Print PDF

Prop 65 enforcement action poised to grow in 2023, experts say

Chemical Watch

Environmental practice co-leader and litigation partner Jeff Parker spoke with Chemical Watch magazine on how private enforcement efforts under California’s Proposition 65 could expand in 2023, spurred by recent chemical listings and a rise in entities analyzing products for possible violations, according to industry experts.

Chemical Watch indicates that the past few years have brought more notices of violation (NOVs), lawsuits and settlements, including a focus on ortho-phthalates, under a provision of the right-to-know statute allowing private individuals to initiate enforcement actions. Experts predict those trends will continue, as these ‘private enforcers’ increasingly target newer additions to the scheme, such as per- and polyfluoroalkyl substances (PFASs).

Prop 65’s listing of new substances – PFOA, PFOS and PFNA, for example – and the emergence of additional private enforcers "is likely to generate more notices and litigation", said Sheppard Mullin’s Jeff Parker.

Specifically, phthalate plasticisers constituted more than a quarter of the 3,169 notices filed in 2022, likely due to ease of detection. The alleged violations covered five of six listed phthalates – DBP, DEHP, DIDP, DINP and DnHP – largely in various plastic containers like bags and cases.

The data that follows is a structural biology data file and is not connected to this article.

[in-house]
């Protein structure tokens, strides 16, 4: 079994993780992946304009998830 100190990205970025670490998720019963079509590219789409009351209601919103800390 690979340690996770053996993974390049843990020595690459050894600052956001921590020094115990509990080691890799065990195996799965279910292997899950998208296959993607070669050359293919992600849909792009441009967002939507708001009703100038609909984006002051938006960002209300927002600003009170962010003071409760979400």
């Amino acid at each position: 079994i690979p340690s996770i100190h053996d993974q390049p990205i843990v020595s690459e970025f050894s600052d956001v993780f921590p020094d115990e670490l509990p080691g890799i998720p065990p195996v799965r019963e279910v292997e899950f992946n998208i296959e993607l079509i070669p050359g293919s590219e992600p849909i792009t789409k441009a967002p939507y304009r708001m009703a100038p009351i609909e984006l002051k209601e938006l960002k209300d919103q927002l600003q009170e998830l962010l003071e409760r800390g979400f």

Parker commented, "There has always been a focus on phthalates because they are used in many products. Phthalate notices frequently take aim at small, cheap items private enforcers can obtain in great quantities to investigate for listed compounds.”

Compared to 2022, Prop 65 activity this year "will mostly affect the same types of products because the private enforcers often have their favorite targets" for which they have established strategies to tackle, Parker added. "However, with new chemicals added to the Prop 65 list – including some that are garnering a lot of attention in the press such as PFASs –I would expect that we will start seeing notices for new products."

The full article can be found on and requires a subscription.


Jump to Page

By scrolling this page, clicking a link or continuing to browse our website, you consent to our use of cookies as described in our Cookie and Advertising Policy. If you do not wish to accept cookies from our website, or would like to stop cookies being stored on your device in the future, you can find out more and adjust your preferences here.